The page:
Fun fact: I grew up in the town where Bing Crosby lived, Spokane. One of our local theaters is named after him and every Christmas they play a marathon of a few of his movies, usually ending with “White Christmas.” And yet I don’t think that theater, simply known as The Bing, plays the movies of his that I’ve seen lately, like the “Road to…” movies, or more recently the film that won Bing Crosby an Oscar, “Going My Way.” You would think that film would have solidified itself as a Crosby classic but nowadays it’s not nearly as popular as “Holiday Inn” or “White Christmas.” “Going My Way” is just as smaultzy and overly sweet as those films, so go figure.
“Going My Way” tells the tale of Father O’Malley (Crosby), a priest who is sent to a decaying church in New York to help the elder pastor (Barry Fitzgerald) and is to take charge of the affairs of the parish. The more traditional pastor and the more relaxed and unconventional priest don’t get along at first, but as Father O’Malley starts helping out around town by making the young delinquent boys into the church’s choir and a young woman thought to be a prostitute is given a new outlook on life by Crosby, the pastor starts to open up to him. It is easy to tell this film came out in the middle of World War II, showing that the battle back home is in good hands by men who put everyone else ahead of themselves and want nothing more than to make the world a better place, something Americans can aspire to be like and brings soldiers peace and comfort. Crosby is more relaxed and at peace in this role and the on-screen chemistry he has with Barry Fitzgerald is delightful, if a bit too sweet. Nowadays, “Going My Way” is harmless fun about a priest that genuinely wants to make the world better with an ending that you’ll either love or find contrived. It was good enough to win Best Picture in 1944, so I’d say it’s still worth a look.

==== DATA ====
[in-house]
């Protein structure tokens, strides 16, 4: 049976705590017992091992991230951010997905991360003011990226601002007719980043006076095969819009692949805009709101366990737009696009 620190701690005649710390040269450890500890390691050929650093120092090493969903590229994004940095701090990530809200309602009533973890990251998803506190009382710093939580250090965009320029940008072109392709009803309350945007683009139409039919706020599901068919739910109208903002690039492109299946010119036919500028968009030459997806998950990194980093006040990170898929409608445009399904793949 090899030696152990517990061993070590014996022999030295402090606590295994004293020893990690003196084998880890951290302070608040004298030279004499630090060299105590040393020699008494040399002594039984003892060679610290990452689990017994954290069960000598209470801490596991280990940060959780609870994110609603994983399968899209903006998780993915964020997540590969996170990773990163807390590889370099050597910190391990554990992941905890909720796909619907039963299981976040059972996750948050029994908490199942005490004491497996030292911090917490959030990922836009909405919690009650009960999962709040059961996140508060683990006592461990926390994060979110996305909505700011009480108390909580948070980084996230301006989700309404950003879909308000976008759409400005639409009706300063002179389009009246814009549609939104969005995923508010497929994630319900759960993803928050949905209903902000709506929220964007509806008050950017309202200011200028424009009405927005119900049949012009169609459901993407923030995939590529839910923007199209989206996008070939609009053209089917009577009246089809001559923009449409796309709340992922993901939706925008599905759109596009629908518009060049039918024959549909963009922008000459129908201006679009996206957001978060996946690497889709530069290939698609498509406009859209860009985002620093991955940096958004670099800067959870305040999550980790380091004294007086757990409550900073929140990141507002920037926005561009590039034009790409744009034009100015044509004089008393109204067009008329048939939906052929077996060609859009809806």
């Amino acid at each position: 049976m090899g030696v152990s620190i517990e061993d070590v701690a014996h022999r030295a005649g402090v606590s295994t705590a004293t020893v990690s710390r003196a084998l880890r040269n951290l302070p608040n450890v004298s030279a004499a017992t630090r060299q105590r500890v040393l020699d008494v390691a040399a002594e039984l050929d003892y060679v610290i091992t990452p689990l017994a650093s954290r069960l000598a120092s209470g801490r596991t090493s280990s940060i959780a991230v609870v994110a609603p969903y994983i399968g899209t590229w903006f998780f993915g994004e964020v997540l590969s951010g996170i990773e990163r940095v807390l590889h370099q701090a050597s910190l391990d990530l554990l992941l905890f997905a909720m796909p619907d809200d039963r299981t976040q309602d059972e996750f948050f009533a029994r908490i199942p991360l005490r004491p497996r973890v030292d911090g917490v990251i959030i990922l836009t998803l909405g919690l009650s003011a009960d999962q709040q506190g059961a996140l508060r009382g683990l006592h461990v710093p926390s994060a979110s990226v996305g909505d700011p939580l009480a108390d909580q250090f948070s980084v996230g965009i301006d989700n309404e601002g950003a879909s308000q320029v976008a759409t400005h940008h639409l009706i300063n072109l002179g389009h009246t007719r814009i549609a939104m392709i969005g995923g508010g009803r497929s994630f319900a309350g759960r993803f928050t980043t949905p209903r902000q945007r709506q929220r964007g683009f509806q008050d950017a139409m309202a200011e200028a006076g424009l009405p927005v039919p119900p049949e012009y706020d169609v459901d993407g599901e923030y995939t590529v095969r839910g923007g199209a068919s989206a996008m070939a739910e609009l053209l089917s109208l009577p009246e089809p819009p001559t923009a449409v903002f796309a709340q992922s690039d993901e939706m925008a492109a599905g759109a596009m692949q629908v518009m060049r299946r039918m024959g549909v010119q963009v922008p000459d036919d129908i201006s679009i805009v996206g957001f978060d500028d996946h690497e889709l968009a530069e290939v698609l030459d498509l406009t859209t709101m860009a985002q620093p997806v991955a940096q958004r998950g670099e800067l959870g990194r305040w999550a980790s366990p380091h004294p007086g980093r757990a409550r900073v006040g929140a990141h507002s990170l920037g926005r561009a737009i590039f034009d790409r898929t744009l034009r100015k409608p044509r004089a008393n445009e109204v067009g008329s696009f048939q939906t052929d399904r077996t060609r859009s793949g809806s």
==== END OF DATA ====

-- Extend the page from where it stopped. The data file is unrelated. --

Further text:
Final Grade: B-